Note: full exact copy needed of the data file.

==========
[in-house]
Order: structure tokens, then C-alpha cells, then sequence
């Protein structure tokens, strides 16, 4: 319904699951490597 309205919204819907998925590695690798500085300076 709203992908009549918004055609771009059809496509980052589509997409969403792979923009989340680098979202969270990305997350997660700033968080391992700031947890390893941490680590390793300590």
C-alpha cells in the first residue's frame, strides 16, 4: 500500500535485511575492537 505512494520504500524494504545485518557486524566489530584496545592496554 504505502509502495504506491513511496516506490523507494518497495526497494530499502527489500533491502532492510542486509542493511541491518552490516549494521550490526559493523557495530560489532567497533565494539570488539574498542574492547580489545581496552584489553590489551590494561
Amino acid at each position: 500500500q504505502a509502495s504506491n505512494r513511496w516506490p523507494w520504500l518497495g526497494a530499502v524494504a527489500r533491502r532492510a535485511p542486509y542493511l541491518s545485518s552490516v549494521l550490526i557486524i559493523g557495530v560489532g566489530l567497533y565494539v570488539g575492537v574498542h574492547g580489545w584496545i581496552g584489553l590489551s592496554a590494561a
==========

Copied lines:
[in-house]
Order: structure tokens, then C-alpha cells, then sequence
């Protein structure tokens, strides 16, 4: 319904699951490597 309205919204819907998925590695690798500085300076 709203992908009549918004055609771009059809496509980052589509997409969403792979923009989340680098979202969270990305997350997660700033968080391992700031947890390893941490680590390793300590």
C-alpha cells in the first residue's frame, strides 16, 4: 500500500535485511575492537 505512494520504500524494504545485518557486524566489530584496545592496554 504505502509502495504506491513511496516506490523507494518497495526497494530499502527489500533491502532492510542486509542493511541491518552490516549494521550490526559493523557495530560489532567497533565494539570488539574498542574492547580489545581496552584489553590489551590494561
Amino acid at each position: 500500500q504505502a509502495s504506491n505512494r513511496w516506490p523507494w520504500l518497495g526497494a530499502v524494504a527489500r533491502r532492510a535485511p542486509y542493511l541491518s545485518s552490516v549494521l550490526i557486524i559493523g557495530v560489532g566489530l567497533y565494539v570488539g575492537v574498542h574492547g580489545w584496545i581496552g584489553l590489551s592496554a590494561a